The more time one spends outside observing the wilde things around oneself, the more one can learn about their environment. And themselves. A curious mind will travel to many places during a simple walk outdoors, won’t it?
Some people find solace in nature – a closer walk with their thoughts and beliefs. Some find excitement in the wonder of how it all works together and of the beauty of it all.
A couple weeks ago I found a new colony of Small Whorled Pogonia. Near some colorful Sassafras that I was appreciating and photographing, I saw the whorl of leaves of first one, then another and another. I was excited as here was yet another small grouping of a plant that is endangered with extinction.
Clearing of the forests for wood and wood products is the primary cause of the loss of pogonias, at least here in Pennsylvania. Clearing of woodlands for pasture and farmland took its toll on all members of the orchid family that are found in these woods. It’s plain and simple – without the forest habitat the orchids will not survive.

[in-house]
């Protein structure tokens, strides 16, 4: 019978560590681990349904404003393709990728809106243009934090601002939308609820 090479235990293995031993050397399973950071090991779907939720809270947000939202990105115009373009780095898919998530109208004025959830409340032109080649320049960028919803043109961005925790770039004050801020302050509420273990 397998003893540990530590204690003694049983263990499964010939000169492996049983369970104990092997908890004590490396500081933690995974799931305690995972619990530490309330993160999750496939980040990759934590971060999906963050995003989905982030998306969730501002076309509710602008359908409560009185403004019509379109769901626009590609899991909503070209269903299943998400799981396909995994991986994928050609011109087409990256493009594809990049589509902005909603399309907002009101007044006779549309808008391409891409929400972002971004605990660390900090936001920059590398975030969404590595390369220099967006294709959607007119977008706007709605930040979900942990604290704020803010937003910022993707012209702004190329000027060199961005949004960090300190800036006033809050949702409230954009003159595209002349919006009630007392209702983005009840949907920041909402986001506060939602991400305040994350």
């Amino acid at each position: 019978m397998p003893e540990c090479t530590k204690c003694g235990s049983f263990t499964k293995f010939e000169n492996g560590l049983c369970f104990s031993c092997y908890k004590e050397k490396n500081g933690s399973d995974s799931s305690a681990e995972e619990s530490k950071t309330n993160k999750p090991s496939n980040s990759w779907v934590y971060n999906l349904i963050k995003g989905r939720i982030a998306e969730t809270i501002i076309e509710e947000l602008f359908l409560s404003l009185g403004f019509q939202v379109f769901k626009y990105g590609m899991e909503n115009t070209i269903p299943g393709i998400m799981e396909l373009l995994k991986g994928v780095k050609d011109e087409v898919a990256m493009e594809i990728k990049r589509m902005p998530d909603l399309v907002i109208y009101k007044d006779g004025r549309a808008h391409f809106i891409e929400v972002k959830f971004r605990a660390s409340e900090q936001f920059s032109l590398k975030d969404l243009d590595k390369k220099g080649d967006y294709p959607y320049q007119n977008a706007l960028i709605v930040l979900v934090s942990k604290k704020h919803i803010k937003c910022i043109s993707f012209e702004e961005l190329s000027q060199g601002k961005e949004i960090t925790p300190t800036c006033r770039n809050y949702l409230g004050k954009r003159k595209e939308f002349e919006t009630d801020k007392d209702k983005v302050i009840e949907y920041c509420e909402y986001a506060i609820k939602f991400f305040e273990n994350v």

I presume there is some association between the orchids and fungi that is intimately associated with the trees of the mixed hardwood forest. Without that ‘something special’ found in the woods where the pogonias naturally occur, they just won’t grow.
Whether it’s really the Small Whorled Pogonia, Isotria medeoloides, or the more common Whorled Pogonia, I. verticillata, isn’t clear until the little guys can be observed flowering.
In the fall foliage it was easy to spot the pogonias – at least after I noticed the first one. Little cartwheels of faded, brown straw-colored leaves were found hiding among the more colorful Sassafras leaves.
A yellow pogonia hiding among the more colorful Sassafras. Photos taken 16OCT08.
Whorled Pogonia in the Autumn.
Seven pogonia plants were counted near the base of a Northern Red Oak tree. That makes three separate pogonia colonies in the woods that edge our front and back yards.
Five Small Whorled Pogonias are marked with red rings. The left-most ring contains two pogonias.
I’ll visit each area next year to see how many plants come up and monitor them to see if any bloom.